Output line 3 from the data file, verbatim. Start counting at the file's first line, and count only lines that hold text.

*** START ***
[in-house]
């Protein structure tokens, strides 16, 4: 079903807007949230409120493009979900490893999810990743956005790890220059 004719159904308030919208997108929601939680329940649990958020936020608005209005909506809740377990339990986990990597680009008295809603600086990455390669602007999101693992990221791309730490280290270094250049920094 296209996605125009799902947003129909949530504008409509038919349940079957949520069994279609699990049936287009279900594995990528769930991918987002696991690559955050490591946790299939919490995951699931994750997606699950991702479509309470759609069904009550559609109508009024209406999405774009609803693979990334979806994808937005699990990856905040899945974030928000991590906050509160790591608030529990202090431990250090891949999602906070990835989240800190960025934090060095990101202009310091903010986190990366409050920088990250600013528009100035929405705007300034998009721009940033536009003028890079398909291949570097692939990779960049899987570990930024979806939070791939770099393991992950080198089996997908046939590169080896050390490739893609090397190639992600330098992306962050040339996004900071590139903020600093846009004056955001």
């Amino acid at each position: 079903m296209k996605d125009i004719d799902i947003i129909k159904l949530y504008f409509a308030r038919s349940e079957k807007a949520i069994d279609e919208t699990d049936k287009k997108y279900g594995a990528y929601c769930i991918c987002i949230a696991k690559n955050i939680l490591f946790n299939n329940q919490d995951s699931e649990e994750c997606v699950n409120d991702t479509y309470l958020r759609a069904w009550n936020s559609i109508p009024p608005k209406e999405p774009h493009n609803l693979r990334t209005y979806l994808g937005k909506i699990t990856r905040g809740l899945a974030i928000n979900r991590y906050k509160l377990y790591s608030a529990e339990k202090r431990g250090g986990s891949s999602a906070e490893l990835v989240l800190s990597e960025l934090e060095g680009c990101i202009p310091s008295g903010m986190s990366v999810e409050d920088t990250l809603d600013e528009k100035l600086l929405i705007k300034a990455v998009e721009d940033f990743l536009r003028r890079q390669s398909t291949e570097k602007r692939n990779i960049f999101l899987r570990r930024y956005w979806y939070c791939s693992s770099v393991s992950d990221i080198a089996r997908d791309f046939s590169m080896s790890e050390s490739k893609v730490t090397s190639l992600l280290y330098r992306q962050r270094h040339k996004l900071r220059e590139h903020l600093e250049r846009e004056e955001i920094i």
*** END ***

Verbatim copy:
């Amino acid at each position: 079903m296209k996605d125009i004719d799902i947003i129909k159904l949530y504008f409509a308030r038919s349940e079957k807007a949520i069994d279609e919208t699990d049936k287009k997108y279900g594995a990528y929601c769930i991918c987002i949230a696991k690559n955050i939680l490591f946790n299939n329940q919490d995951s699931e649990e994750c997606v699950n409120d991702t479509y309470l958020r759609a069904w009550n936020s559609i109508p009024p608005k209406e999405p774009h493009n609803l693979r990334t209005y979806l994808g937005k909506i699990t990856r905040g809740l899945a974030i928000n979900r991590y906050k509160l377990y790591s608030a529990e339990k202090r431990g250090g986990s891949s999602a906070e490893l990835v989240l800190s990597e960025l934090e060095g680009c990101i202009p310091s008295g903010m986190s990366v999810e409050d920088t990250l809603d600013e528009k100035l600086l929405i705007k300034a990455v998009e721009d940033f990743l536009r003028r890079q390669s398909t291949e570097k602007r692939n990779i960049f999101l899987r570990r930024y956005w979806y939070c791939s693992s770099v393991s992950d990221i080198a089996r997908d791309f046939s590169m080896s790890e050390s490739k893609v730490t090397s190639l992600l280290y330098r992306q962050r270094h040339k996004l900071r220059e590139h903020l600093e250049r846009e004056e955001i920094i």